Top tips to ensure that your equipment works for you.
Risk control can be achieved through many initiatives, mediums and actions, the principles of which are based on an established hierarchy of value driven options, known as the ‘Hierarchy of Control.’ This consists of 5 stages, those at the higher end, offer greater control than those at the lower end.
The use of personal protective equipment has long been considered the least preferable option for controlling risks, especially when compared to other initiatives such as reducing exposure, limiting use, or avoiding risks entirely.
During the Coronavirus pandemic, scientists and safety experts have not always agreed on the most appropriate or suitable options to control exposure, reduce the incidence of infection or reduce transmission rates.
Although PPE does not always present the most effective level of protection, organisations have resorted to the use of respiratory protection equipment (RPE), and it has been widely distributed and implemented across all sectors of industry, and even in the public domain, its use has been increasing.
Many organisations have diligently revised their safety and hygiene controls, and having risk assessed the situation, have enabled occupation of premises and workspaces where risks can be identified and adequately controlled.
There is still great deliberation on the most effective ways of reducing the transmission and infection rate from Coronavirus, and a consensus regarding accepted and sufficient controls has not been finally agreed.
It is important that users of respiratory protective equipment ensure that it has been suitably designed, maintained, worn, cleaned, and specified in order to reduce risks as much as possible.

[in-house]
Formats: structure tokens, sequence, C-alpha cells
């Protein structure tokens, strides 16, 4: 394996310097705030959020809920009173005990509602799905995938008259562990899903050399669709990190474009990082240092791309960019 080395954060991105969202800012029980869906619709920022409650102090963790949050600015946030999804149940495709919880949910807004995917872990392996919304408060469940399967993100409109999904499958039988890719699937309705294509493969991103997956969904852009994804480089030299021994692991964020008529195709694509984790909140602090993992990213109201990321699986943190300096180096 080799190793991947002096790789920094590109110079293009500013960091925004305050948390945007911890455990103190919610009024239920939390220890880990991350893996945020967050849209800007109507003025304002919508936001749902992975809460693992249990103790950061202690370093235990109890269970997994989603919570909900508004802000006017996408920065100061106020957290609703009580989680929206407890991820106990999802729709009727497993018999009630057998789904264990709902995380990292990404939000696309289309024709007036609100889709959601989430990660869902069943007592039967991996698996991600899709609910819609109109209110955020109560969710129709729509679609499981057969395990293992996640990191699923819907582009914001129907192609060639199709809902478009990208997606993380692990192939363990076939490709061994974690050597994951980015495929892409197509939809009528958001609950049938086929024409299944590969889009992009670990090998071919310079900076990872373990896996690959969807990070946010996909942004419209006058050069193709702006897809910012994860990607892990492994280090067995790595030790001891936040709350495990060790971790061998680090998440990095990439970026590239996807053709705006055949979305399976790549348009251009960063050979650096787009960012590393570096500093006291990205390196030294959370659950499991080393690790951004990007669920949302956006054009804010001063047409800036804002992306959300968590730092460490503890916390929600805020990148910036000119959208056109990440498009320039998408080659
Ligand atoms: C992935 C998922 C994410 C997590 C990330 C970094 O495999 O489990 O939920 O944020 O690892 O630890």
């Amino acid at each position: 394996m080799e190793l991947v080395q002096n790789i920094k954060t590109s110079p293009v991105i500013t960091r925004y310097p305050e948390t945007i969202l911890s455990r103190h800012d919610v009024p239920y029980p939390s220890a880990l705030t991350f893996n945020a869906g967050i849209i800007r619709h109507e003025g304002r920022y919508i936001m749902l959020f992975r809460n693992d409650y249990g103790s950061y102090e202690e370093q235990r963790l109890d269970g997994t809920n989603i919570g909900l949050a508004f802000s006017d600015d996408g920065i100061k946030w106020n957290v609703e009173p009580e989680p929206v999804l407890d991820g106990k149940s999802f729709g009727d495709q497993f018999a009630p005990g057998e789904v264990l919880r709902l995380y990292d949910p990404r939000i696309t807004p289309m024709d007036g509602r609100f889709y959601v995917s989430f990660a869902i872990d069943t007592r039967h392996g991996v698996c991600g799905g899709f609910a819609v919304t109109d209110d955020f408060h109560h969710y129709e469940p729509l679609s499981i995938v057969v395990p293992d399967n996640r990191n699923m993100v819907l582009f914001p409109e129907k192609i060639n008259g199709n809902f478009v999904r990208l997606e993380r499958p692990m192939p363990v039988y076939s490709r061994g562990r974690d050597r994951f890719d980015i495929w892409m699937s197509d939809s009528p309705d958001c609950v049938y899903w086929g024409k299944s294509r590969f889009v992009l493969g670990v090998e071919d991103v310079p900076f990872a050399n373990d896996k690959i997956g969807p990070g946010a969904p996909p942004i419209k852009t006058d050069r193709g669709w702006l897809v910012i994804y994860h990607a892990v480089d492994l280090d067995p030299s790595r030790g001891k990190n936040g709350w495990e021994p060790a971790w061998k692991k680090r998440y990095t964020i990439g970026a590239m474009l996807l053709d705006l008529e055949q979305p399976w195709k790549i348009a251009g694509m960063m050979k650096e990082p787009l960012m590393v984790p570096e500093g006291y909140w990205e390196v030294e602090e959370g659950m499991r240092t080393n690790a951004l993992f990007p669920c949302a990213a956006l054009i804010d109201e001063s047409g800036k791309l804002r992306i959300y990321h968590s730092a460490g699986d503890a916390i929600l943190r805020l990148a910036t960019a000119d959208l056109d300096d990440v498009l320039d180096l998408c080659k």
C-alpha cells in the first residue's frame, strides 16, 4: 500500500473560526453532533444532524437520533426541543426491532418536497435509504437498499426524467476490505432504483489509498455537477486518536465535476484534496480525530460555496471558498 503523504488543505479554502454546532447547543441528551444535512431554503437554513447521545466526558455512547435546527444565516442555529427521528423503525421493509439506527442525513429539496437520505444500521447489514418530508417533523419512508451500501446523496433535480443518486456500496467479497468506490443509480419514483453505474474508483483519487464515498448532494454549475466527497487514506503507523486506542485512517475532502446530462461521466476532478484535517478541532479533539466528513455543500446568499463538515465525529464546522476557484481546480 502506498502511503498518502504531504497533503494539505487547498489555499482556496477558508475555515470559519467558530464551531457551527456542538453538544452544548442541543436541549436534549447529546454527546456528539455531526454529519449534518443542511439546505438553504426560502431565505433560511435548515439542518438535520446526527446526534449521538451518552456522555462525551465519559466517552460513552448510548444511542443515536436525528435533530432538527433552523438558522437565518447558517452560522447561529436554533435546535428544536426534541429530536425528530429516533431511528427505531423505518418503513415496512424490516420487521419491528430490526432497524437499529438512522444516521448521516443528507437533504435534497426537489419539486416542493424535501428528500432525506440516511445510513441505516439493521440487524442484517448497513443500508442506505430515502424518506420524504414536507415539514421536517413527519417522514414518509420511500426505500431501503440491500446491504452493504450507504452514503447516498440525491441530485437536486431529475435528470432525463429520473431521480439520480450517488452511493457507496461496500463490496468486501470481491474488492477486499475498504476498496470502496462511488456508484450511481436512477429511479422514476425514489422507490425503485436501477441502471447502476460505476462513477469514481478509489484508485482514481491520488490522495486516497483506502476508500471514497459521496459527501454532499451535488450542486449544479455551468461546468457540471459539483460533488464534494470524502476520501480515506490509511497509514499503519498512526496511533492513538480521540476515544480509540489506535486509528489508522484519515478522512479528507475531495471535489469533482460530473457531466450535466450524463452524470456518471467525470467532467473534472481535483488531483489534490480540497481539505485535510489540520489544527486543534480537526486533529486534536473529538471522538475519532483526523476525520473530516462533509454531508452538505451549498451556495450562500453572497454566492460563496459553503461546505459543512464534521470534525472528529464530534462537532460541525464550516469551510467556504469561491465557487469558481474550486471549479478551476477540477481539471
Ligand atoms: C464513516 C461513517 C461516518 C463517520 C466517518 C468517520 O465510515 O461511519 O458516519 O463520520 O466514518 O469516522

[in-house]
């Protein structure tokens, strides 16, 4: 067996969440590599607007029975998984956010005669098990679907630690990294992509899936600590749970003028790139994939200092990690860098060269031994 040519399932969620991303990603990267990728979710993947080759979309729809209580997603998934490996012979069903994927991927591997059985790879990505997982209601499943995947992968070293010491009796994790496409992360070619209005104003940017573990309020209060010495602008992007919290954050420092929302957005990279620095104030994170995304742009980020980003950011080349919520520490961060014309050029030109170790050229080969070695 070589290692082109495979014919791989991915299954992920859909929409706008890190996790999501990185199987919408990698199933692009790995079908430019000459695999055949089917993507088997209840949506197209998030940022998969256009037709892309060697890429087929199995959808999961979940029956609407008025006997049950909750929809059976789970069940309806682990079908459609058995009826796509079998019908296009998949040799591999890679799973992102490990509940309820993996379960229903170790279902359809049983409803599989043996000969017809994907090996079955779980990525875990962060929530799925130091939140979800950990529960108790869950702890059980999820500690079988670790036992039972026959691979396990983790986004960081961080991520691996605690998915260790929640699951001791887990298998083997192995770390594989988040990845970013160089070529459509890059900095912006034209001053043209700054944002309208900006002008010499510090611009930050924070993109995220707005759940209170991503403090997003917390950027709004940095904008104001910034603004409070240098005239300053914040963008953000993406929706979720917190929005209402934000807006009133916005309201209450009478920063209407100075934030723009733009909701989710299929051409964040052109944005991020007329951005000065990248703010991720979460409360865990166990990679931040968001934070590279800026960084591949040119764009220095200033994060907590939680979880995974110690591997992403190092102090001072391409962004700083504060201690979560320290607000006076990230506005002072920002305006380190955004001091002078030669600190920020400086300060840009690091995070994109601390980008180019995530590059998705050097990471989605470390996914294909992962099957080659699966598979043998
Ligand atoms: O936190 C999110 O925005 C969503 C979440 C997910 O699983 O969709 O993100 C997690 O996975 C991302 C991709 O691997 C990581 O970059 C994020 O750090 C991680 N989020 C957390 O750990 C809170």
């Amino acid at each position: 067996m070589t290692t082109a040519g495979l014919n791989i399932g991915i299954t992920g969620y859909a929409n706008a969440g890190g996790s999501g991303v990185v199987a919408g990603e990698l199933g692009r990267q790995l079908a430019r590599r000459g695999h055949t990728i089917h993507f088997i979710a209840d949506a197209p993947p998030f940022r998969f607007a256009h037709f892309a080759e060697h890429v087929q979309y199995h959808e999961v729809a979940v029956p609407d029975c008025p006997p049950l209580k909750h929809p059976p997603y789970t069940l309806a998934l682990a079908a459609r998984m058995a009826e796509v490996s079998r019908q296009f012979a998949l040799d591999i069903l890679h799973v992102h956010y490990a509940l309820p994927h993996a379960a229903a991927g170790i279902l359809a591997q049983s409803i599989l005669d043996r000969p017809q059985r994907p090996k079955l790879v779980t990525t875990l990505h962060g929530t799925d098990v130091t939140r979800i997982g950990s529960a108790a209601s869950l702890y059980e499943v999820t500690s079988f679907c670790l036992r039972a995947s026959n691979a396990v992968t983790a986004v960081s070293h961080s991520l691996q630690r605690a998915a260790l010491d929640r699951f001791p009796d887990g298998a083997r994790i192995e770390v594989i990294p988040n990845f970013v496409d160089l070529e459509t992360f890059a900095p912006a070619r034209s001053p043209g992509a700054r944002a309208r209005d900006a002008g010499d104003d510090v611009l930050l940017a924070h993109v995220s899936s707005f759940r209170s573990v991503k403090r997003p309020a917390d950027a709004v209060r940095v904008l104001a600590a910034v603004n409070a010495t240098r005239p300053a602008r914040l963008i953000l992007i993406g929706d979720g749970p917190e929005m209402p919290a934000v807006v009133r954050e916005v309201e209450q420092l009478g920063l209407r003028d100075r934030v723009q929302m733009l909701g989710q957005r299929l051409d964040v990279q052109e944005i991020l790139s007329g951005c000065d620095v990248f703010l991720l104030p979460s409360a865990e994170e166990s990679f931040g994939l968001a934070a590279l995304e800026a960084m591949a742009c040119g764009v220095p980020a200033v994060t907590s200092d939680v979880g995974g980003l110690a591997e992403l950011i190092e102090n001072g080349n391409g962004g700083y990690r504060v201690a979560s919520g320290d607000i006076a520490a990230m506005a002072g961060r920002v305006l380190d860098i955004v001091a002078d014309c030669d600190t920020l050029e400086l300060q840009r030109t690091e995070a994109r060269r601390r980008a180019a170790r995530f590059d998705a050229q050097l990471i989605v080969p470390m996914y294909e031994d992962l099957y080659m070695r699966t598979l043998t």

A respirator can reduce the volume of particulate, bacteria and spores entering the respiratory tract and can reduce the risks of damage to the lungs when exposed to hazards.
The following advice should be followed to ensure that any equipment provided or selected achieves the greatest possible protection for the user:
Consider the particular areas around the respirator that make contact with the skin. It is important that an effective seal can be achieved around the respirator so that any inhaled air is forced to pass through the diaphragm.
Any additional bacteria, dirt or particulate which resides on your hands could allow exposure to the respiratory tract. Reduce the risk of infection through the maintenance of a sterile and hygienic respirator surface.
For the safe and effective maintenance, fitment, use and handling of the equipment consult the manufacturer’s guidance. The respirator has a limited ability to protect the user, therefore the condition and specification of the respirator can greatly enhance its performance.
To determine the respirator’s applicability, perform a fitment test for your own equipment, and select those which adequately limit intrusion of air through the sides, the nose clips, or the chin. All respirators must concentrate air through the vent at the front. Check the model, size, and shape of the masks when performing a fitment test.